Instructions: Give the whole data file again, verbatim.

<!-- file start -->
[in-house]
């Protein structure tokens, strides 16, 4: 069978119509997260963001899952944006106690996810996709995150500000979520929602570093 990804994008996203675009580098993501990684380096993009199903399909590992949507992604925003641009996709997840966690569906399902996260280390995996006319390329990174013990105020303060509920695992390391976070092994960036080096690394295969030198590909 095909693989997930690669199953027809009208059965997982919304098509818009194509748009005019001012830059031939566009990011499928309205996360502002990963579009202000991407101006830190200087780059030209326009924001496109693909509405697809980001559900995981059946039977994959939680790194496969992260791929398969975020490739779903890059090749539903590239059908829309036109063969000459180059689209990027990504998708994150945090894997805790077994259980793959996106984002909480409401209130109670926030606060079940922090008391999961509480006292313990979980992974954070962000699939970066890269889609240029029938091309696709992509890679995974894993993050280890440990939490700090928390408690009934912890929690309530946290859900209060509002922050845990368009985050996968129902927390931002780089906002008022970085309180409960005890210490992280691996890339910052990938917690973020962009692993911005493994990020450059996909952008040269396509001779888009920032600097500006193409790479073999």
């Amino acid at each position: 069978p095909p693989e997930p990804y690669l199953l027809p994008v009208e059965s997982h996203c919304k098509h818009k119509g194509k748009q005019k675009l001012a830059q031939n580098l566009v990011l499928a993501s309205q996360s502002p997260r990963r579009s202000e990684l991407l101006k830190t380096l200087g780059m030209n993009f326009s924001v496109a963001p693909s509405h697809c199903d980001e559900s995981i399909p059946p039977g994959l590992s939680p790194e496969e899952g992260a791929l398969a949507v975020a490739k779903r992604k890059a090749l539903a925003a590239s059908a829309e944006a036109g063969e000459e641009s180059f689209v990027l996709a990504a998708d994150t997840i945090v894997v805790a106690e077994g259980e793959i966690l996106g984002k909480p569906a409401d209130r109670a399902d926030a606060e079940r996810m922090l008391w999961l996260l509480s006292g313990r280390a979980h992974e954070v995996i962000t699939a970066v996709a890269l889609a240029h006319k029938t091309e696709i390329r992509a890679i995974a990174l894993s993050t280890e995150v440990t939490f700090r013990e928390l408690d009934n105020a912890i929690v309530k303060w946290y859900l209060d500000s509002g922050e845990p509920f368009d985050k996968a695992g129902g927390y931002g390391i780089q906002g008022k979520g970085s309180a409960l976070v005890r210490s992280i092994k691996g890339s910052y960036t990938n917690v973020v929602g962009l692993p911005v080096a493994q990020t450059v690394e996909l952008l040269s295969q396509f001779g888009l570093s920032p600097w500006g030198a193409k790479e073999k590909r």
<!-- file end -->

[in-house]
């Protein structure tokens, strides 16, 4: 069978119509997260963001899952944006106690996810996709995150500000979520929602570093 990804994008996203675009580098993501990684380096993009199903399909590992949507992604925003641009996709997840966690569906399902996260280390995996006319390329990174013990105020303060509920695992390391976070092994960036080096690394295969030198590909 095909693989997930690669199953027809009208059965997982919304098509818009194509748009005019001012830059031939566009990011499928309205996360502002990963579009202000991407101006830190200087780059030209326009924001496109693909509405697809980001559900995981059946039977994959939680790194496969992260791929398969975020490739779903890059090749539903590239059908829309036109063969000459180059689209990027990504998708994150945090894997805790077994259980793959996106984002909480409401209130109670926030606060079940922090008391999961509480006292313990979980992974954070962000699939970066890269889609240029029938091309696709992509890679995974894993993050280890440990939490700090928390408690009934912890929690309530946290859900209060509002922050845990368009985050996968129902927390931002780089906002008022970085309180409960005890210490992280691996890339910052990938917690973020962009692993911005493994990020450059996909952008040269396509001779888009920032600097500006193409790479073999």
């Amino acid at each position: 069978p095909p693989e997930p990804y690669l199953l027809p994008v009208e059965s997982h996203c919304k098509h818009k119509g194509k748009q005019k675009l001012a830059q031939n580098l566009v990011l499928a993501s309205q996360s502002p997260r990963r579009s202000e990684l991407l101006k830190t380096l200087g780059m030209n993009f326009s924001v496109a963001p693909s509405h697809c199903d980001e559900s995981i399909p059946p039977g994959l590992s939680p790194e496969e899952g992260a791929l398969a949507v975020a490739k779903r992604k890059a090749l539903a925003a590239s059908a829309e944006a036109g063969e000459e641009s180059f689209v990027l996709a990504a998708d994150t997840i945090v894997v805790a106690e077994g259980e793959i966690l996106g984002k909480p569906a409401d209130r109670a399902d926030a606060e079940r996810m922090l008391w999961l996260l509480s006292g313990r280390a979980h992974e954070v995996i962000t699939a970066v996709a890269l889609a240029h006319k029938t091309e696709i390329r992509a890679i995974a990174l894993s993050t280890e995150v440990t939490f700090r013990e928390l408690d009934n105020a912890i929690v309530k303060w946290y859900l209060d500000s509002g922050e845990p509920f368009d985050k996968a695992g129902g927390y931002g390391i780089q906002g008022k979520g970085s309180a409960l976070v005890r210490s992280i092994k691996g890339s910052y960036t990938n917690v973020v929602g962009l692993p911005v080096a493994q990020t450059v690394e996909l952008l040269s295969q396509f001779g888009l570093s920032p600097w500006g030198a193409k790479e073999k590909r």